A new study has claimed that light-emitting e-readers “negatively affect sleep, circadian timing and next-morning alertness” when used in the evening. However, those reading the resulting coverage should look into the details before worrying too much.
The study was published Monday in the Proceedings of the National Academy of Sciences (PNAS), leading to scary headlines such as: “E-readers ‘damage sleep and health,’ doctors warn” (BBC); “Keep That E-Reader Out of Bed and You’ll Feel Better in the Morning” (Pacific Standard); and “Before Bed, Switch Off The E-Reader And Pick Up A Paperback” (Fast Company).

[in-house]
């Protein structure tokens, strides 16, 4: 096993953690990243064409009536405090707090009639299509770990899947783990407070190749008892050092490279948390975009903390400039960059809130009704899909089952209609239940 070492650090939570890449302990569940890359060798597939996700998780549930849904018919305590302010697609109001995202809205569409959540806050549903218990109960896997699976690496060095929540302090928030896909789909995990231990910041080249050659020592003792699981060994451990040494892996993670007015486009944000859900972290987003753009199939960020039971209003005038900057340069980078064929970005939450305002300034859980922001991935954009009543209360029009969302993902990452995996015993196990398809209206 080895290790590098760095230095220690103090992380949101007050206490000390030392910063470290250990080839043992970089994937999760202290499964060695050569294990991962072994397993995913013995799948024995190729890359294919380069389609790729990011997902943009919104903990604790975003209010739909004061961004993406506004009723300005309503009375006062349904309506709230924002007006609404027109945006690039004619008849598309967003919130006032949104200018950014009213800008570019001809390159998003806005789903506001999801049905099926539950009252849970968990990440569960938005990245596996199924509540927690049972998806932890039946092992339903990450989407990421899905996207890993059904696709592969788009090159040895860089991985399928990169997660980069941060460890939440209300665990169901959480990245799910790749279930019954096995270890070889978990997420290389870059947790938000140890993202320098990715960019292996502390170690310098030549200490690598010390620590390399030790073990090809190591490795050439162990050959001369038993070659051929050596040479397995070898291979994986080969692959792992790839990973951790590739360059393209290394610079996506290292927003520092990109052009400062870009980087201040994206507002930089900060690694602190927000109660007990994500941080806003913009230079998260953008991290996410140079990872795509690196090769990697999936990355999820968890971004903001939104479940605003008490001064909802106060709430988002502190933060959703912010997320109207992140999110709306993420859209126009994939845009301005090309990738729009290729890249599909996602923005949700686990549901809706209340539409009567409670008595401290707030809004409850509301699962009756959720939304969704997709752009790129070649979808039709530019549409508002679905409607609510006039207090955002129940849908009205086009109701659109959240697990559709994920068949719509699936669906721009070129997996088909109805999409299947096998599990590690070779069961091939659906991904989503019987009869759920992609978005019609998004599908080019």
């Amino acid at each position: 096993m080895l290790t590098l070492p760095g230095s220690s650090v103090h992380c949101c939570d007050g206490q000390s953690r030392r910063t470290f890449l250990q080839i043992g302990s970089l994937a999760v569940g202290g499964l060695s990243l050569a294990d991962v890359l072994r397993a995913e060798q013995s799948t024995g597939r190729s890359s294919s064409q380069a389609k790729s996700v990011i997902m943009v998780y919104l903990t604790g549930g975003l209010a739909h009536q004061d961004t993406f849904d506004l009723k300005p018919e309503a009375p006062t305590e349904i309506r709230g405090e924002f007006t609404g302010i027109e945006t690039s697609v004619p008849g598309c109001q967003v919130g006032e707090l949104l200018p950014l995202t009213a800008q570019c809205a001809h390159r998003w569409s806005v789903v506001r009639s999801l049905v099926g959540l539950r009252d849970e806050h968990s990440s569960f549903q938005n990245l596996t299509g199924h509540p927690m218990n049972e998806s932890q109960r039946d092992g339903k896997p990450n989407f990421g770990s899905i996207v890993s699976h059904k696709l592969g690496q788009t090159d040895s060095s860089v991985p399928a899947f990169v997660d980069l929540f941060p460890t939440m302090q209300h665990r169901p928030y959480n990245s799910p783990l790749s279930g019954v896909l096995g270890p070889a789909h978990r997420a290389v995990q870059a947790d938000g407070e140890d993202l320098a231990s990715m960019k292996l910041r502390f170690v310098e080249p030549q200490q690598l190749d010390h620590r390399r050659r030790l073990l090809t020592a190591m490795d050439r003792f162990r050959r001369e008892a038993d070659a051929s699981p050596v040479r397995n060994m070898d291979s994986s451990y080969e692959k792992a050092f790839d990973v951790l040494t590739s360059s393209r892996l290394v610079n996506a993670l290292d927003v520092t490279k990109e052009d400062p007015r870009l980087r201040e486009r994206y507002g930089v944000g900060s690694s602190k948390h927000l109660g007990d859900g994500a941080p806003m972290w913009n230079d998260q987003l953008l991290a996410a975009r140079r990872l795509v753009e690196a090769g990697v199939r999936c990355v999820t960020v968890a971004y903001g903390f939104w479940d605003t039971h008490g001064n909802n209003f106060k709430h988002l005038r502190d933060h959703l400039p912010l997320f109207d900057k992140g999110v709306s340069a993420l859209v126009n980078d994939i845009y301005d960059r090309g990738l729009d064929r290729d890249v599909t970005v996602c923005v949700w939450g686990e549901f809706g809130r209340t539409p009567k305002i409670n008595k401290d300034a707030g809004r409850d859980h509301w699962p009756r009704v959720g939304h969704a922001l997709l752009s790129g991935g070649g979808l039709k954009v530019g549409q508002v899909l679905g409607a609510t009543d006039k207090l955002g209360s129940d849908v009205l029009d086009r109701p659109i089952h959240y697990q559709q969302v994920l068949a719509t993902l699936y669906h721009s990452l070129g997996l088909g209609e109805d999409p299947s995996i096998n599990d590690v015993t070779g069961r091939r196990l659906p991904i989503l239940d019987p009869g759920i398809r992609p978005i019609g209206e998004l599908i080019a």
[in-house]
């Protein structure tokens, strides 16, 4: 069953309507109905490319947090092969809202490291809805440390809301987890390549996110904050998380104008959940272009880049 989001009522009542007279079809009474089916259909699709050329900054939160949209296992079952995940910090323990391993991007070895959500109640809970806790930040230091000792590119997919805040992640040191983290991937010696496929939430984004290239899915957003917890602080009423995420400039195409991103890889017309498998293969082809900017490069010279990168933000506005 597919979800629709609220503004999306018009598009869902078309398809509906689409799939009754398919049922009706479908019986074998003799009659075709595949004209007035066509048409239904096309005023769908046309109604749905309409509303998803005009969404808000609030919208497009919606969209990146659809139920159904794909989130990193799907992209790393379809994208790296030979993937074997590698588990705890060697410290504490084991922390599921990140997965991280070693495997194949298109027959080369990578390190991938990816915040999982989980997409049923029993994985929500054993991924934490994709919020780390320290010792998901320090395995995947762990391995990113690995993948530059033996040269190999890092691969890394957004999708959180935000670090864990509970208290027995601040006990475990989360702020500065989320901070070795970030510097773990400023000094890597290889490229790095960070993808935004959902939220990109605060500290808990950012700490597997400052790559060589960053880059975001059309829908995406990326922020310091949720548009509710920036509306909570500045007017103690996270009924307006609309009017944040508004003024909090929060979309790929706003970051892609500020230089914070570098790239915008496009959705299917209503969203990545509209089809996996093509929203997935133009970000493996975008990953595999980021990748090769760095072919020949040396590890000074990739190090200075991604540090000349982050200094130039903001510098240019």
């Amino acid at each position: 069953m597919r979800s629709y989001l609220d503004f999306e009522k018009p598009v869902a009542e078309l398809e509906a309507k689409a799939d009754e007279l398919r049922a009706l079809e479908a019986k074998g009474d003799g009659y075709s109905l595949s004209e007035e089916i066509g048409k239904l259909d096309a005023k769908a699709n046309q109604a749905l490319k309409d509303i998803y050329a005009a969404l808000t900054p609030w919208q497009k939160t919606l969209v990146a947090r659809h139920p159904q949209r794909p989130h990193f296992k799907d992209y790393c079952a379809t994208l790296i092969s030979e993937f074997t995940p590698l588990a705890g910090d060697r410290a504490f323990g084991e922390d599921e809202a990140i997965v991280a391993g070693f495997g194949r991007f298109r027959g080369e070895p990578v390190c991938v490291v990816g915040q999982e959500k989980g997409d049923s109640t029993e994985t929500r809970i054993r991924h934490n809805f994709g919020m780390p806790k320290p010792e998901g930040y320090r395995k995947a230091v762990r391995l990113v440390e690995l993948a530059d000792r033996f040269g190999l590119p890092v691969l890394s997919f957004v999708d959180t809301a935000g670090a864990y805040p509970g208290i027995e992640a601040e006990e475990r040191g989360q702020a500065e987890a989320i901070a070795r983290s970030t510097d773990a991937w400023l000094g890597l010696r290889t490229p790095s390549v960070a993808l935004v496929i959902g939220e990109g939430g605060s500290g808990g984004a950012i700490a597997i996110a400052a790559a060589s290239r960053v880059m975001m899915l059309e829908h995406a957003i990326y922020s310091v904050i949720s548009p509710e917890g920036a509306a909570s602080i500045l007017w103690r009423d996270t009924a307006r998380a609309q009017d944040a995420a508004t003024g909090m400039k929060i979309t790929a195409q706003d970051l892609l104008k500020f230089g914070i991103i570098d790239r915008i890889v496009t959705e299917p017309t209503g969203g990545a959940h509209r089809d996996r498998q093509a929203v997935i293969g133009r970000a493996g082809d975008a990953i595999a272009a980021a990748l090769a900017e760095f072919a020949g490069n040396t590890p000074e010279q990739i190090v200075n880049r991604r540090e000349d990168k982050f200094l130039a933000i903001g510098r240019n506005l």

The key problem with this study and the more alarmist stories that followed, is that when it says “e-reader”, it means “[company]Apple[/company] iPad”. An iPad at full brightness, no less. When I hear “e-reader”, I tend to think “dedicated e-reader” – an e-ink device without a backlit screen — rather…
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